The foundation focuses on oral diseases, disorders, birth defects and conditions that are uniquely involved within IDRF’s mission to improve the oral health of the nation.
There is a diverse distribution of caries that be noted among different groups:
These areas are the major avenues of research oriented to control caries. Aimed to make the above three simplified; prompt, accurate and cost-effective approaches could be significant in making the facilities available.
Research could also be oriented towards getting a greater and better access to basic services that would help the masses and policy makers in combating dental caries.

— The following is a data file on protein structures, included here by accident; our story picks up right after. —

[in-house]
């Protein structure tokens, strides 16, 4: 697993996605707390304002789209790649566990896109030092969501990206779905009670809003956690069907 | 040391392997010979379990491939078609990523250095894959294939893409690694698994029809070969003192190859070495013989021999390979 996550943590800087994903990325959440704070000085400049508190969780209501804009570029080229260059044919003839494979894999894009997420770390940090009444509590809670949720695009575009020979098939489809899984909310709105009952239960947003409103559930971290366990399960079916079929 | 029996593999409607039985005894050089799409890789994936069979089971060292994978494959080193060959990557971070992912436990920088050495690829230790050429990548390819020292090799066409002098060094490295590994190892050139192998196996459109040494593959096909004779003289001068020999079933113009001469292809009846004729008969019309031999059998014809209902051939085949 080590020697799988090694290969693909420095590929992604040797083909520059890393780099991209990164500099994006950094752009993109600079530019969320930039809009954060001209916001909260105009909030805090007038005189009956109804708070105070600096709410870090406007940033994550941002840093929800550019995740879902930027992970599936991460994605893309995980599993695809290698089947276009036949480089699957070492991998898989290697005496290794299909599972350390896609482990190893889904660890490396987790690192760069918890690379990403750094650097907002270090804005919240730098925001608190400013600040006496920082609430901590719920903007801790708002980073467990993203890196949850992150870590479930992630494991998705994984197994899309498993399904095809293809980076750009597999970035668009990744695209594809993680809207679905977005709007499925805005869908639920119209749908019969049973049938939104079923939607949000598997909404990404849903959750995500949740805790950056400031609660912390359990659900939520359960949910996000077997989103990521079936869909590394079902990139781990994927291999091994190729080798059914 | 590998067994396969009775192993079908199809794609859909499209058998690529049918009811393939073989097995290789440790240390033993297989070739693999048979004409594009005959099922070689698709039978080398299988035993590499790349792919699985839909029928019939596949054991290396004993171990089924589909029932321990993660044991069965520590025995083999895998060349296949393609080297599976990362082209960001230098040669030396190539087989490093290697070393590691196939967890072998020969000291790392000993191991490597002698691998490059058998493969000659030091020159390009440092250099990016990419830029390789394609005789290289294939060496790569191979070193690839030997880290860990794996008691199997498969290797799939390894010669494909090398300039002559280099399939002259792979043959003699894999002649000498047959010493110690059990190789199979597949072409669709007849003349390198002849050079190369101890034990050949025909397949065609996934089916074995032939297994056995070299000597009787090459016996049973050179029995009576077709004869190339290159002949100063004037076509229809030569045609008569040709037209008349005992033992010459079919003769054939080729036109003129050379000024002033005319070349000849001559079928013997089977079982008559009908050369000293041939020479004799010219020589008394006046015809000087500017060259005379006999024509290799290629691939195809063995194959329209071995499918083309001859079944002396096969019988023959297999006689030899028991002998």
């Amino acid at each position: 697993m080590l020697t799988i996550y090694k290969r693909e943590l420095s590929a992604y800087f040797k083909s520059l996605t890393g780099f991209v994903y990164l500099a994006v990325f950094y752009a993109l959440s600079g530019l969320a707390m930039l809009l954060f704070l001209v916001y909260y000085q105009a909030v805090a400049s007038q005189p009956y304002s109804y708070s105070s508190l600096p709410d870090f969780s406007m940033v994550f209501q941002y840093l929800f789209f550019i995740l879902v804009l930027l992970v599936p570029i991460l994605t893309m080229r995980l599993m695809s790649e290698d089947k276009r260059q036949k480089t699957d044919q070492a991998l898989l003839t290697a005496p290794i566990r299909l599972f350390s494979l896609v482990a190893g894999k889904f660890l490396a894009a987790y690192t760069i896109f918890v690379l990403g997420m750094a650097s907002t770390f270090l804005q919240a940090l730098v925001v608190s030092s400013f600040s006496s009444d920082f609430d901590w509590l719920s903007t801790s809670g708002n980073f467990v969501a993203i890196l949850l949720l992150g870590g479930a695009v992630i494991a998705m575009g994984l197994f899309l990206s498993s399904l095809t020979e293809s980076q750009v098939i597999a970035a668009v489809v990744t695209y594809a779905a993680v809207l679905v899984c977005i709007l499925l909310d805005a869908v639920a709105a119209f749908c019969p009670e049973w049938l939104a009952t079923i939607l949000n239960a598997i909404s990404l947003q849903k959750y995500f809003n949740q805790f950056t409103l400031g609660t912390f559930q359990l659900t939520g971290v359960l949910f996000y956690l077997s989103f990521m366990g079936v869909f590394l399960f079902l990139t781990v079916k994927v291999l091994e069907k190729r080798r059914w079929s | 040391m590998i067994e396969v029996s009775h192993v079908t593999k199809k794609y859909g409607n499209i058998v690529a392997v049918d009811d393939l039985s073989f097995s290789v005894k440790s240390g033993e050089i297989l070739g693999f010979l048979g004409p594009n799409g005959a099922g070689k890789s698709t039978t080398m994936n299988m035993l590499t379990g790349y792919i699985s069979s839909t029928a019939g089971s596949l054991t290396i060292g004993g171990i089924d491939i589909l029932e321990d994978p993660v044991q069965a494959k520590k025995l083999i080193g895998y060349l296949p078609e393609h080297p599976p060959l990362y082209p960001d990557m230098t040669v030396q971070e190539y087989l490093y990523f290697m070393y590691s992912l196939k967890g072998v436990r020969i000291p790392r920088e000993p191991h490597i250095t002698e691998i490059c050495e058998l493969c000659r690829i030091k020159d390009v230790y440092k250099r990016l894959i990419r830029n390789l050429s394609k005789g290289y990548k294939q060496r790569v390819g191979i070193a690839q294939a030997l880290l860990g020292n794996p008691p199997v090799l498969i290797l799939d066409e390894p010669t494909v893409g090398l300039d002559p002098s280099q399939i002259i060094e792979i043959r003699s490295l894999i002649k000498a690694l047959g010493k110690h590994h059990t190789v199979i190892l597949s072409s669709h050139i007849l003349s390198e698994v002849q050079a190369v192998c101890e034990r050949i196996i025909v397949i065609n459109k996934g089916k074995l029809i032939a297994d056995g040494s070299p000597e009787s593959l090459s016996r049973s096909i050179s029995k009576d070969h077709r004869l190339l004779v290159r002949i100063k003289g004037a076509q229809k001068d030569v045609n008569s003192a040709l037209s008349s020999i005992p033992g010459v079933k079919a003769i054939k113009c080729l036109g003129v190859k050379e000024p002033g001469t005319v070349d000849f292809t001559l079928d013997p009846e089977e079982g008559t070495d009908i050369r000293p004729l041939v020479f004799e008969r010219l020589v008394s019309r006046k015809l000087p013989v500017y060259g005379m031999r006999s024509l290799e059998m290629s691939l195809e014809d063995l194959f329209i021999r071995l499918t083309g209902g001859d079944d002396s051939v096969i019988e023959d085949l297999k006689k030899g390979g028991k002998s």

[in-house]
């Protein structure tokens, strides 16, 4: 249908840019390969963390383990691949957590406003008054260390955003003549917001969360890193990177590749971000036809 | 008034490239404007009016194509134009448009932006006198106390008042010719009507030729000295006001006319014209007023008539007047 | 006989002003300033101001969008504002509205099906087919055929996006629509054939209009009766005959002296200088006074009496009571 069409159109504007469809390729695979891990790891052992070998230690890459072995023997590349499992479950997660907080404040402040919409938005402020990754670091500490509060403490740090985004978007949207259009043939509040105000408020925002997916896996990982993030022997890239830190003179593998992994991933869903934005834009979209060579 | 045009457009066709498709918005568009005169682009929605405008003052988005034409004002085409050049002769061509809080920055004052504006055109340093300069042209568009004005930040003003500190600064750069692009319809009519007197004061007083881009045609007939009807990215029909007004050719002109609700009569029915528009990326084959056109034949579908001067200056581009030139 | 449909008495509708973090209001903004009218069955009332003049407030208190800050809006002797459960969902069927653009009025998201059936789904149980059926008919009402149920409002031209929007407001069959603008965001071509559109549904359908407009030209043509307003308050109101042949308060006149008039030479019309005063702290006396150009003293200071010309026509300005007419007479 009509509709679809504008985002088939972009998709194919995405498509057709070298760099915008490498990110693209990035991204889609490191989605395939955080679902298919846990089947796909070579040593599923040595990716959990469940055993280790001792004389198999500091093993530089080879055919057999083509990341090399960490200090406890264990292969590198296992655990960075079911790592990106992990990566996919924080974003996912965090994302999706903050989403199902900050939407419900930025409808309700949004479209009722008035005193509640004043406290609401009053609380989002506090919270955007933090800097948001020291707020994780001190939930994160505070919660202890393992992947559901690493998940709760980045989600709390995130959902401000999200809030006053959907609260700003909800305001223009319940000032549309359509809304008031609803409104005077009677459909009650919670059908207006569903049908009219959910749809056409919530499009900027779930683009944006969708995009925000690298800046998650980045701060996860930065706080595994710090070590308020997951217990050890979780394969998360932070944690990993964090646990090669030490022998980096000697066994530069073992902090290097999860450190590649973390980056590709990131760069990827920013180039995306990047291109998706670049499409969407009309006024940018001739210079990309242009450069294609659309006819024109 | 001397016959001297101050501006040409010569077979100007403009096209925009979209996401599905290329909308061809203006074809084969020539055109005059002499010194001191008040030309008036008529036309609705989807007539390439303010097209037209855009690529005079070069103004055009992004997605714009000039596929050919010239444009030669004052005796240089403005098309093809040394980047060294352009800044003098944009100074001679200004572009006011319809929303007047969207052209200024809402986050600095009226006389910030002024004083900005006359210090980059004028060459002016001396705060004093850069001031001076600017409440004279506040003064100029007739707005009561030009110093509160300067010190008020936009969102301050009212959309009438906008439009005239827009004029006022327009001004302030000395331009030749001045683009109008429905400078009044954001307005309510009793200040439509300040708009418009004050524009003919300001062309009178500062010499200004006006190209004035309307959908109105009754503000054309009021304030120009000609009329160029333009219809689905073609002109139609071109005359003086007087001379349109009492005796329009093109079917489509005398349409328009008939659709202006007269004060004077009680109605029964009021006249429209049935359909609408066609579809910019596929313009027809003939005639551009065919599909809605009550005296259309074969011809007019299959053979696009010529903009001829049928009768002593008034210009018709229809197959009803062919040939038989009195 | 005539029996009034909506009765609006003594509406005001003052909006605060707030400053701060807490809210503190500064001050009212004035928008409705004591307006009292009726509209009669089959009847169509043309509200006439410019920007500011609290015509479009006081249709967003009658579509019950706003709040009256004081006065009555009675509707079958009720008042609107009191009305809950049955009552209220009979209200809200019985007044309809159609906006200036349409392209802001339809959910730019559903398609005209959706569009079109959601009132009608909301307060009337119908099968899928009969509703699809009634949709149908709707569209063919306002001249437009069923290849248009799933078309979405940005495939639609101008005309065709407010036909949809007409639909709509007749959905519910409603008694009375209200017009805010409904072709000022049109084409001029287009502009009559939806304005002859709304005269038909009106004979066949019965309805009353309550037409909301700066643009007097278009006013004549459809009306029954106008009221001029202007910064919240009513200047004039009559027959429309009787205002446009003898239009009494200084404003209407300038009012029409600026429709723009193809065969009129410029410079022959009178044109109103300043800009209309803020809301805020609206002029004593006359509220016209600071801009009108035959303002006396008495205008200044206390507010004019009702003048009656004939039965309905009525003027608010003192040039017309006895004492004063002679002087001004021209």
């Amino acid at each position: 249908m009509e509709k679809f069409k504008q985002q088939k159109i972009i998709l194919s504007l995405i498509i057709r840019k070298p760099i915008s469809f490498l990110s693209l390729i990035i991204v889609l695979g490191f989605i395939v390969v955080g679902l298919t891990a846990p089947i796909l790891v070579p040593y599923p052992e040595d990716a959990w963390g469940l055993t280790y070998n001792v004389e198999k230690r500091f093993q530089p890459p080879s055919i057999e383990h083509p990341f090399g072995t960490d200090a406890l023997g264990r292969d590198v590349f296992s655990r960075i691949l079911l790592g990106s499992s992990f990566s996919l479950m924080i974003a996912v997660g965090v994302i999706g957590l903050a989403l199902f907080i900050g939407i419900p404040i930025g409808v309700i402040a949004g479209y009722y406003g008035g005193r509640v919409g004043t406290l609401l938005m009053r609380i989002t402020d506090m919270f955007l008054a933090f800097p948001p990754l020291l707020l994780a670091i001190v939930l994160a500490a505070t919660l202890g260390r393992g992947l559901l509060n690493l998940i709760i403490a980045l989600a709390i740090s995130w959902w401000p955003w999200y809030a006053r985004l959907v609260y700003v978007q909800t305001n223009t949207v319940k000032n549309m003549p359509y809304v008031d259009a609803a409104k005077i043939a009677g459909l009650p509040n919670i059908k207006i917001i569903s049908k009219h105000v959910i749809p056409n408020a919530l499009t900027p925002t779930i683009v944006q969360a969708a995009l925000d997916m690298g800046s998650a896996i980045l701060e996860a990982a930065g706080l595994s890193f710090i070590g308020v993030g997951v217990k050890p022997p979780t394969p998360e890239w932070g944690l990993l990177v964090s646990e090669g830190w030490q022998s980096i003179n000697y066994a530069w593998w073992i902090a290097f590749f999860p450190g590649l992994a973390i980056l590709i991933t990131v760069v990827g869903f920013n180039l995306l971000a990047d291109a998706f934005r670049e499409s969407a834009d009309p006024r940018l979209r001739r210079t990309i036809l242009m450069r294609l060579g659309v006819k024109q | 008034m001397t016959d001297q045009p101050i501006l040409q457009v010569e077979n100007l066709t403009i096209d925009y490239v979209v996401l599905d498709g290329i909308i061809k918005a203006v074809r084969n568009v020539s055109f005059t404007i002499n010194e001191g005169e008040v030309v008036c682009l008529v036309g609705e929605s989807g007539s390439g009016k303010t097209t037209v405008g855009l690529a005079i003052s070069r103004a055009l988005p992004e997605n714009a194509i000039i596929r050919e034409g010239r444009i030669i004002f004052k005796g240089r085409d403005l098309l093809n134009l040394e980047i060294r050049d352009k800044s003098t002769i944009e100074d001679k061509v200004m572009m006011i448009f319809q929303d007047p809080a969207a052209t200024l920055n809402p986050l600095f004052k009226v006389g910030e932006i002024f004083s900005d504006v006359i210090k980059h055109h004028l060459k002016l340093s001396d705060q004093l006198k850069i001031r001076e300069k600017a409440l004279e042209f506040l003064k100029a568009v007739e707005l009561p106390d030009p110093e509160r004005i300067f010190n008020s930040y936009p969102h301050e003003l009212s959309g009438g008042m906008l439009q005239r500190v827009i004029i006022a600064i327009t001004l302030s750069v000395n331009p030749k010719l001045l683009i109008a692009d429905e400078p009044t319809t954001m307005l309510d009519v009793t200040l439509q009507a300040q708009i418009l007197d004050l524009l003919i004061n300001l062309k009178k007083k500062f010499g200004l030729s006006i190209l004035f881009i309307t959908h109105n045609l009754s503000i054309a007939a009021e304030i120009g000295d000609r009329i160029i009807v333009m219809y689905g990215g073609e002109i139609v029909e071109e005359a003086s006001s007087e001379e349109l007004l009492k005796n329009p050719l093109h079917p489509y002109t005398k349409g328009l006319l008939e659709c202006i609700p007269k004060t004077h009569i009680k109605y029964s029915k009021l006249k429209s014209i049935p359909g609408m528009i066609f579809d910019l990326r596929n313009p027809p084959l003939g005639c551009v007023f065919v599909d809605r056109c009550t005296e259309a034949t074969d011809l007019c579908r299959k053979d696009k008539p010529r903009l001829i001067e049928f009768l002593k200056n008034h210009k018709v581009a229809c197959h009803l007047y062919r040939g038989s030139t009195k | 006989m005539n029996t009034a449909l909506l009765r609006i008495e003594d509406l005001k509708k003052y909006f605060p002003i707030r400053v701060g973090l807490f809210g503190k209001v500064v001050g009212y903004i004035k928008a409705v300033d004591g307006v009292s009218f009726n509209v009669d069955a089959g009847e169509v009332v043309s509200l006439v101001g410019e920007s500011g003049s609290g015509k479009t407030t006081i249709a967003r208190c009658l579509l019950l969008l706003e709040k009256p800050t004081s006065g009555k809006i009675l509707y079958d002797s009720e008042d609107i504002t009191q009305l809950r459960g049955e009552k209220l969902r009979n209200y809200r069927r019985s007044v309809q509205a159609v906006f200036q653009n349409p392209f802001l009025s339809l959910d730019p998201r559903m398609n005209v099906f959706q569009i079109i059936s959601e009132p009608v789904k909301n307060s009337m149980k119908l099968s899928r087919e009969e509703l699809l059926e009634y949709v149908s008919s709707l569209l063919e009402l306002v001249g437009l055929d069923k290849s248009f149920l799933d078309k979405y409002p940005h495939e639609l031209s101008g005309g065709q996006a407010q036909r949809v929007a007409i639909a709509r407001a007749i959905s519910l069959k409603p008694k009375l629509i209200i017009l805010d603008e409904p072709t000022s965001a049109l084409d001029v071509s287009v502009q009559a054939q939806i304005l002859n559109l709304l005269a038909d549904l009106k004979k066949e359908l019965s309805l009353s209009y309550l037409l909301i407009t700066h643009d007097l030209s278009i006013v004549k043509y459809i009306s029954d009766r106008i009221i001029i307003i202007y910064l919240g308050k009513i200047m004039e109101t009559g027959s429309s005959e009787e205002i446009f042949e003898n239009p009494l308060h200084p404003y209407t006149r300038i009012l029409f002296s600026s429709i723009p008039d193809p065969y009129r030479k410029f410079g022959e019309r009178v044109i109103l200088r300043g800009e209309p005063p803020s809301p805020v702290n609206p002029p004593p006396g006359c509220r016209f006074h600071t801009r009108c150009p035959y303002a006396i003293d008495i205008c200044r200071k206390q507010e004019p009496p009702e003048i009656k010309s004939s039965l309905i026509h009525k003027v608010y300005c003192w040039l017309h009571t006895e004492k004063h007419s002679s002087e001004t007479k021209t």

Research also has a great role to play in the areas to not only determine the extent of diseases but also find out the varied effects that it has on the individual and the population at large. The primary data collection thus becomes crucial for additional research possibilities.
The above three form major research avenues directed towards caries control. By aiming to make the three areas simple, accessible and affordable; we can extend the reach of basic dental services to the masses
Research also plays a pivotal role, in not only determining the extent of disease but also find out the varied effects that it has on the individual and the population at large. The primary data can thus facilitate several additional research possibilities.